I tested the clear to black iridium photochromic glasses, lenses that use Oakley’s in-house high definition optics technology that Oakley claims automatically adjusts to changing UV light exposure. The adjustable nose pad, meanwhile, features a very soft and forgiving plastic coating which rests well on top of the nose and is designed to aid venting and to reduce a fogging up of the lens.
Oakley EV Zero Blades photochromic sunglasses: the ride
It’s a prerequisite for any glasses that the optical sharpness is on point, but I was stunned by just how great the clarity of the EV Zero Blades were. It was terrific to the point that I spent a good proportion of one ride removing them for the fun of it, and struggling to notice the difference with or without the glasses.
The clear lenses are primarily designed for use in the shoulder and winter months, for when there is considerable cloud cover or even rain. I can attest that they were certainly great in such conditions (although I never got to test them in heavy rain), but what impressed me most was how they adapted to changing light conditions.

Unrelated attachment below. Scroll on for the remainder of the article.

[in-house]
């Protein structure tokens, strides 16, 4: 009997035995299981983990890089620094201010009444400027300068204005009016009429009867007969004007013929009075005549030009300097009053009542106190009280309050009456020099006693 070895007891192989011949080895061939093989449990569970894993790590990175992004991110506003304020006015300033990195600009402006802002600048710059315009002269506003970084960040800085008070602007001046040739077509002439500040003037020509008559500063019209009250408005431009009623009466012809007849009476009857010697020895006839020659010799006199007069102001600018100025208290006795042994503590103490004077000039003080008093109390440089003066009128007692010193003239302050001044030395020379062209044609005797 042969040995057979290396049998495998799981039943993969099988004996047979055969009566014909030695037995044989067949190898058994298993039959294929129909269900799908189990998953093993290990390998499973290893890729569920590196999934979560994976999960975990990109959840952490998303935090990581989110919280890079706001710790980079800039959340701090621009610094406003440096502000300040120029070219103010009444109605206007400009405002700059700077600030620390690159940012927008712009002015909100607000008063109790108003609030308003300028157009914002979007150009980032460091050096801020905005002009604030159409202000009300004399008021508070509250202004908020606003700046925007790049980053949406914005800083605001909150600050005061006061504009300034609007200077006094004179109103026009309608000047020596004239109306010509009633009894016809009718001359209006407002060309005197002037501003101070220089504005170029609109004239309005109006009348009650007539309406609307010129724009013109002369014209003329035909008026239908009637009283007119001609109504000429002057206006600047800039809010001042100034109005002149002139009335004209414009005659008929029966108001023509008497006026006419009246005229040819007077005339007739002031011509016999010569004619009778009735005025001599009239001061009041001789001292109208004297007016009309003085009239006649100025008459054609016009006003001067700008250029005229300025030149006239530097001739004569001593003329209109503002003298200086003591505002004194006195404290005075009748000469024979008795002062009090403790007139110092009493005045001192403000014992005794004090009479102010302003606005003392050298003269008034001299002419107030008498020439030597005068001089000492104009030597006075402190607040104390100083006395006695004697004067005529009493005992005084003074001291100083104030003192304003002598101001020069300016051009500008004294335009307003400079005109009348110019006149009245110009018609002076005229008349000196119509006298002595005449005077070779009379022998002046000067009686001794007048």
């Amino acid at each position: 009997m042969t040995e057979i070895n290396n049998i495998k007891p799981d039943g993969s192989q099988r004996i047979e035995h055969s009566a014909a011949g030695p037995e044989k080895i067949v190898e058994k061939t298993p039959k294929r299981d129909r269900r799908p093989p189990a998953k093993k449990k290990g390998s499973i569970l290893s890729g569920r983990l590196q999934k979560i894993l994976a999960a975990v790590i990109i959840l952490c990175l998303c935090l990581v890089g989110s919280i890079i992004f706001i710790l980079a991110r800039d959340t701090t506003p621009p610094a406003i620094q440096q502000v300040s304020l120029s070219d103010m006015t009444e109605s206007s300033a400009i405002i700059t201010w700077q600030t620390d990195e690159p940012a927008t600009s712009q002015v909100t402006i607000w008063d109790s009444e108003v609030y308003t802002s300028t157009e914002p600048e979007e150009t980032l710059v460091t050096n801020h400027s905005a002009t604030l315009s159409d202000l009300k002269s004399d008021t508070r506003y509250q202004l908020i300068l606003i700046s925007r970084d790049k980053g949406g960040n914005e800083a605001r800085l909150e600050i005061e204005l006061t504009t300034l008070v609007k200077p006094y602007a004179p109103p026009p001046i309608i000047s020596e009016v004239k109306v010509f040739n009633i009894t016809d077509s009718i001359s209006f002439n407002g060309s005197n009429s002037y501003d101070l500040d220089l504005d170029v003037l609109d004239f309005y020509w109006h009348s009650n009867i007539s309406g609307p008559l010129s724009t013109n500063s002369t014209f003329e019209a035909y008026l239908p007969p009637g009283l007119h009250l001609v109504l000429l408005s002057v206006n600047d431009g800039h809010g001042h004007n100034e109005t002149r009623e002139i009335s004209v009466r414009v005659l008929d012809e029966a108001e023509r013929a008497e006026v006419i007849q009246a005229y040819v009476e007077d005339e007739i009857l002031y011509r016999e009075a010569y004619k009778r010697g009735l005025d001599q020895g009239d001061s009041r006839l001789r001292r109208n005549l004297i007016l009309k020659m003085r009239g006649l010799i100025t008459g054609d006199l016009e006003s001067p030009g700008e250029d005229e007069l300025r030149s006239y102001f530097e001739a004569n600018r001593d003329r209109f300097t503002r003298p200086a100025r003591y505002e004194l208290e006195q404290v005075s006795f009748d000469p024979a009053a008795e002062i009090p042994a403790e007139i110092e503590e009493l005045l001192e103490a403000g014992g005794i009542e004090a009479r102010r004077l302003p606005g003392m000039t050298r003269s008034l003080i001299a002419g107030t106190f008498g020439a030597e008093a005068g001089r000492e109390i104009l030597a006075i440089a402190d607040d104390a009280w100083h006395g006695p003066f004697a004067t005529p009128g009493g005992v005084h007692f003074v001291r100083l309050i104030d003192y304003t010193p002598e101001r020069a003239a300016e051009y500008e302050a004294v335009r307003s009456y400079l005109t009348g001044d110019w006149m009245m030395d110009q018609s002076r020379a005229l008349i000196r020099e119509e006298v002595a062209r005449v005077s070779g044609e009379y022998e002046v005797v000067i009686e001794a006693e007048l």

On one such ride the sun appeared unexpectedly and I rode the final hour in bright conditions that really warranted summer sunglasses. It would have been nice to have had the option of changing the lenses, but the EV Zero Blades responded superbly to the increased amount of light.
The frameless design is not just a tick in the fashion box, but it has its riding advantages, too. I’ve often found that when down in the drops and pushing hard, my upper view can be slightly obstructed by the upper frame of the sunglasses. The absence of any plastic sitting on top of the lenses, however, meant that this simply cannot be an issue with the EV Zero Blades.
When this range was first introduced to the market several years ago, Oakley boasted that they were the “lightest performance sunglasses in history”. I’m unsure if that claim stands the test in 2022, but I can certainly confirm that they mimic a feather. I rarely ever even realised they were on my face.
That’s both a testament to the minimal weight as it is to the comfortable, secure fit. There was no digging into my temple, no pressing against my skin, and the glasses stayed exactly where I wanted them to.